NEW YORK - Stocks tumbled on Thursday as the number of Americans claiming jobless benefits rose unexpectedly and renewed fears of sovereign debt problems in Europe led investors to dump riskier assets.
The safe-haven greenback rose against a basket of currencies <.DXY> as the euro slid to a seven-month low against the dollar on worries about sovereign debt troubles in Greece, Portugal and Spain. Sectors sensitive to commodity prices such as oil and gold, which are denominated in dollars, and overseas revenues were among the worst hit.
Dan Cook, senior market analyst at IG Markets in Chicago said fears of sovereign debt defaults would take a toll on any type of risk trade today.
We're seeing it reflected in currencies, in equities pretty much around the world, he said. It's going to be more safe-haven plays.
Economic data also weighed on investors. Weekly initial claims for state unemployment benefits rose unexpectedly, pointing to stubborn weakness in the U.S. labor market.
The specter of rising unemployment ahead of Friday's nonfarm payrolls report overshadowed better-than-expected factory orders as investors piled into safer assets. U.S. Treasury debt prices rallied.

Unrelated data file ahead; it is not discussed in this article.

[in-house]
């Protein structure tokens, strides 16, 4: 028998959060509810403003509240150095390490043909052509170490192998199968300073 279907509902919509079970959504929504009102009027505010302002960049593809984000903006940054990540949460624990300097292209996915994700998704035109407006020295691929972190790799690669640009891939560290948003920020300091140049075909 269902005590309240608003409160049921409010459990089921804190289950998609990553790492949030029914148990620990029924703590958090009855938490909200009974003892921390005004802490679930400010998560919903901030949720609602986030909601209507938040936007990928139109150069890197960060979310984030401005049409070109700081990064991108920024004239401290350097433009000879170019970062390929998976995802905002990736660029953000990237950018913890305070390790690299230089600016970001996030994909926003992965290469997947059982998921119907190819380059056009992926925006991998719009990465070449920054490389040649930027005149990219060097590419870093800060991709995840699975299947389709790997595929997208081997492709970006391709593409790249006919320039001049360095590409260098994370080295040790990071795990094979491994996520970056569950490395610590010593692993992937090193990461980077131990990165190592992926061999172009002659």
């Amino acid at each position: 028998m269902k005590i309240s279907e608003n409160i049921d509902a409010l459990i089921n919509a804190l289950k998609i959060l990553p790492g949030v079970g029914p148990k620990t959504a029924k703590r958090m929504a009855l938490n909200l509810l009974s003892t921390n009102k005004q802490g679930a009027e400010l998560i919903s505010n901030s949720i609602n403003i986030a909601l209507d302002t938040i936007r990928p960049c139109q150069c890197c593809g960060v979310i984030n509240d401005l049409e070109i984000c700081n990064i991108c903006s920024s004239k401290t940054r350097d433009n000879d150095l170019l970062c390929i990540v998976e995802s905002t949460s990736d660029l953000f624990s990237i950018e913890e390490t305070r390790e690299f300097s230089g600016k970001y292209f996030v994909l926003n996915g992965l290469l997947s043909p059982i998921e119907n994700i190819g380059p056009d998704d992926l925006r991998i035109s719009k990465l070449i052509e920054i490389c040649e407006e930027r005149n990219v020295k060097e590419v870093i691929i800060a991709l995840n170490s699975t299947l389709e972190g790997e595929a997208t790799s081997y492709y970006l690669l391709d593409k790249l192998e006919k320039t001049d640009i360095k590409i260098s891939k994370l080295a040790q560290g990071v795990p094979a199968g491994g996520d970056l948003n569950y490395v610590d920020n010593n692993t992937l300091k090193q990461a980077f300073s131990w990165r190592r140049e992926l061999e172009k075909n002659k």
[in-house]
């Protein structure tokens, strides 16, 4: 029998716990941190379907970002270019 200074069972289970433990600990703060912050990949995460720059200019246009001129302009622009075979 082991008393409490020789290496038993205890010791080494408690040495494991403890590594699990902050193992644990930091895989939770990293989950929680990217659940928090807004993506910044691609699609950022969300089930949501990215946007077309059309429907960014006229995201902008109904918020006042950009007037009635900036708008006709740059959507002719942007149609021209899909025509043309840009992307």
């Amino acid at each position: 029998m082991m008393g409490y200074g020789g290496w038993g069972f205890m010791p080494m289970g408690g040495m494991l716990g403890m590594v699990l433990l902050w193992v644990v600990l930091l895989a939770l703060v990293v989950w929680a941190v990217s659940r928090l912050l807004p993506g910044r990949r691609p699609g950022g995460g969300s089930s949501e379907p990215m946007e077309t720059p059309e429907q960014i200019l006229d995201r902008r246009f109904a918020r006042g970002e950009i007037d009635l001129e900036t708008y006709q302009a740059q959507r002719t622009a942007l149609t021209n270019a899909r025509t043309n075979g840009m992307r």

The Dow Jones industrial average <.DJI> fell 183.88 points, or 1.79 percent, to 10,086.67. The Standard & Poor's 500 Index <.SPX> lost 21.75 points, or 1.98 percent, at 1,075.53. The Nasdaq Composite Index <.IXIC> shed 42.95 points, or 1.96 percent, at 2,147.96.
Among materials shares, U.S. Steel Corp
Corporate earnings were mixed. Cisco Systems Inc
higher-than-expected revenue growth late on Wednesday as more customers resumed upgrading their networks to handle increasing wireless and Internet traffic.
Also late Wednesday, silicon maker MEMC Electronic Materials Inc
Weighing on financial shares, MasterCard Inc
(Reporting by Edward Krudy; Editing by Jan Paschal)